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4. Randolph Scott Western Collection (Various, TCM/Sony) Four Columbia Scotts — Coroner Creek (1948), The Walking Hills (1949), The Doolins Of Oklahoma (1949) and 7th Cavalry (1956, above) — go a long way toward making all his 40s and 50s Westerns available on DVD.

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3. Movies 4 You Western Classics (Various, Shout Factory) Four medium-budget 50s Westerns — Gun Belt (1953), The Lone Gun (1954), Gunsight Ridge (1957) and Ride Out For Revenge (1957) — for an amazing price.  I’d love to have a hundred sets like this.

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2. Shane (1953, Paramount) There was so much controversy about the aspect ratio — the studio-imposed 1.66 vs. the original 1.33 George Stevens shot it in — that we all forgot to talk about what a lovely Blu-ray was ultimately released (in 1.33).

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1. Showdown At Boot Hill (1958, Olive Films) This is probably the worst movie on this list, but my favorite release. The very thought of a Regalscope Western presented widescreen and in high definition makes me very, very happy. Olive Films promises the best of the Regals, The Quiet Gun (1956), in 2014 — which you can expect to see on next year’s list.

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Marie Windsor
(December 11, 1919 – December 10, 2000)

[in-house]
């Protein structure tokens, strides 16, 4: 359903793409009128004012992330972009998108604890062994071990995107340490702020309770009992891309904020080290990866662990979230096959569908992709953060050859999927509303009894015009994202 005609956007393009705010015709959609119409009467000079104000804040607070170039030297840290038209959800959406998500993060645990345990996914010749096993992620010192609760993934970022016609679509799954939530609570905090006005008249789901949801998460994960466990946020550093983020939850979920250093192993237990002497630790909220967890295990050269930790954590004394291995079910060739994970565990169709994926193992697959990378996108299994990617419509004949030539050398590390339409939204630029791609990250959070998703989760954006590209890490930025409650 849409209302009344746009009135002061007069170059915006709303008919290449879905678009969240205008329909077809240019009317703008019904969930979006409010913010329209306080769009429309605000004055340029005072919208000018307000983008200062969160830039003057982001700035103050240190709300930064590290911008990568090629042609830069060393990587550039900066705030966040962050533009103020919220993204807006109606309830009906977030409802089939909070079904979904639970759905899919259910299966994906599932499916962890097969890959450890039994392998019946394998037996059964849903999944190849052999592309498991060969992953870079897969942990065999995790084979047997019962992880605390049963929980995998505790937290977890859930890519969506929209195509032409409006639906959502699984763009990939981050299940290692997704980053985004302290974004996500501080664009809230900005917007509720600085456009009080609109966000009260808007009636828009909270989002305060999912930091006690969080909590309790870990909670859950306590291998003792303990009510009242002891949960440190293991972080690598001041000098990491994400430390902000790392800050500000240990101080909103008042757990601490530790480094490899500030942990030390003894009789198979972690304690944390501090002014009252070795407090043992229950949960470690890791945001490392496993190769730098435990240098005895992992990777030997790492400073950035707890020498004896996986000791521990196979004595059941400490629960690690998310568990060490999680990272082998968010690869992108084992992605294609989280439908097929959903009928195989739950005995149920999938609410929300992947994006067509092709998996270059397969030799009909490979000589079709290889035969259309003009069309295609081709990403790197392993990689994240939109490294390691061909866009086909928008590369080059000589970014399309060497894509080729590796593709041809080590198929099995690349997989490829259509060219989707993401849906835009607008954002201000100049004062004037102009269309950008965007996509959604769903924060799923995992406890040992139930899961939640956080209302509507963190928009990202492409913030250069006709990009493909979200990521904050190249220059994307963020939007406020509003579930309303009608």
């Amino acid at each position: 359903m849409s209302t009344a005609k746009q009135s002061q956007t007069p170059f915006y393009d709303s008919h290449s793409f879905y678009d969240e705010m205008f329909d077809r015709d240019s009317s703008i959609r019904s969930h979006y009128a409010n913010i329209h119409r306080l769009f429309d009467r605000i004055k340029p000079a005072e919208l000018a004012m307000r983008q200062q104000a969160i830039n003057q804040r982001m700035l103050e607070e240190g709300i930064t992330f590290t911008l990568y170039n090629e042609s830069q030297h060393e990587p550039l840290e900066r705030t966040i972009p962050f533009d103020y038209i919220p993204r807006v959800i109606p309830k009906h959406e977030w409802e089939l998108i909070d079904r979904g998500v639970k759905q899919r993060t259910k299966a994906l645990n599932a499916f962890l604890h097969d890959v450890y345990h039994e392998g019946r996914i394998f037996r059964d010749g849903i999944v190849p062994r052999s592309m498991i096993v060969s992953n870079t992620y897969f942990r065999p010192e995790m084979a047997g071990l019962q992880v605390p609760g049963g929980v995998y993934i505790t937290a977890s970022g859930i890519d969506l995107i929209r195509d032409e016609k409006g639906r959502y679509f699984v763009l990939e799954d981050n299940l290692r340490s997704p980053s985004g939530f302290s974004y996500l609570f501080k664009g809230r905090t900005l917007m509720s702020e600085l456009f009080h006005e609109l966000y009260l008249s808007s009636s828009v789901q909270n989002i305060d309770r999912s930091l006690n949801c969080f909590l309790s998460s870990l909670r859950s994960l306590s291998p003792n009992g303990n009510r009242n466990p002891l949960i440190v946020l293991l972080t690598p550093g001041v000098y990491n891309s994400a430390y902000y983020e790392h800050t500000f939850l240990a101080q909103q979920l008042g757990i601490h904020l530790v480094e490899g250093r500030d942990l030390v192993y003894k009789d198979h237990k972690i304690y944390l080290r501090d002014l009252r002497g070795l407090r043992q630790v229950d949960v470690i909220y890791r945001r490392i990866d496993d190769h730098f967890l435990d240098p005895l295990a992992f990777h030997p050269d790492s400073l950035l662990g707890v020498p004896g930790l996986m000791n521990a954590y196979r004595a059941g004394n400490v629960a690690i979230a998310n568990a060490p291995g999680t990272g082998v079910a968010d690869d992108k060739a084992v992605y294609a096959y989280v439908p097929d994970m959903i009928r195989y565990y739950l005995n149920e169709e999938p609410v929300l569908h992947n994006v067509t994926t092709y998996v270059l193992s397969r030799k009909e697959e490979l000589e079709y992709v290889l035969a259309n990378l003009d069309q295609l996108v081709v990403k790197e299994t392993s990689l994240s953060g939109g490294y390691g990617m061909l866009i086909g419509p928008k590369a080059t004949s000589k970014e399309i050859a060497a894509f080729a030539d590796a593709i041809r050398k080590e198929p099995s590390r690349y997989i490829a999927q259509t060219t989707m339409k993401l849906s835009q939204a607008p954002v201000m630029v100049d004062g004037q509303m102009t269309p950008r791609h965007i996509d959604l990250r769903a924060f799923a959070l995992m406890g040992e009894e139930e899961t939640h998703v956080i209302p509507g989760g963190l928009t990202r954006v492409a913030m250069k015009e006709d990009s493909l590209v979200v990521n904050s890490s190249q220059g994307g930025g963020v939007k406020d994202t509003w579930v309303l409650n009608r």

Let’s remember my favorite actress, Marie Windsor, on her birthday. She’s seen here in The Bounty Hunter (1954) with Randolph Scott and Howard Petrie. I fought the urge to highlight yet another still from Hellfire (1949).

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It’s been mentioned on this blog a number of times that Olive Films have removed some key Republic titles from their list of future releases — The Last Command (1955, note the retitled card above) being one of them. Among the reasons for ditching these titles is that the Trucolor materials can be difficult, and costly, to prepare for release.

However, when Trucolor Republics like Hellfire (1949), The Outcast (1954) or A Man Alone (1955) show up on TV, they look fine. Not spiffy enough for Blu-ray, for sure, but good enough for a DVD release I’d be happy to have in my collection.

Richard W. commented the other day that we should reach out to a Mr. Lime on the Home Theater Forum about these titles, pointing out that we’d be standing at the ready, cash in hand, for these films.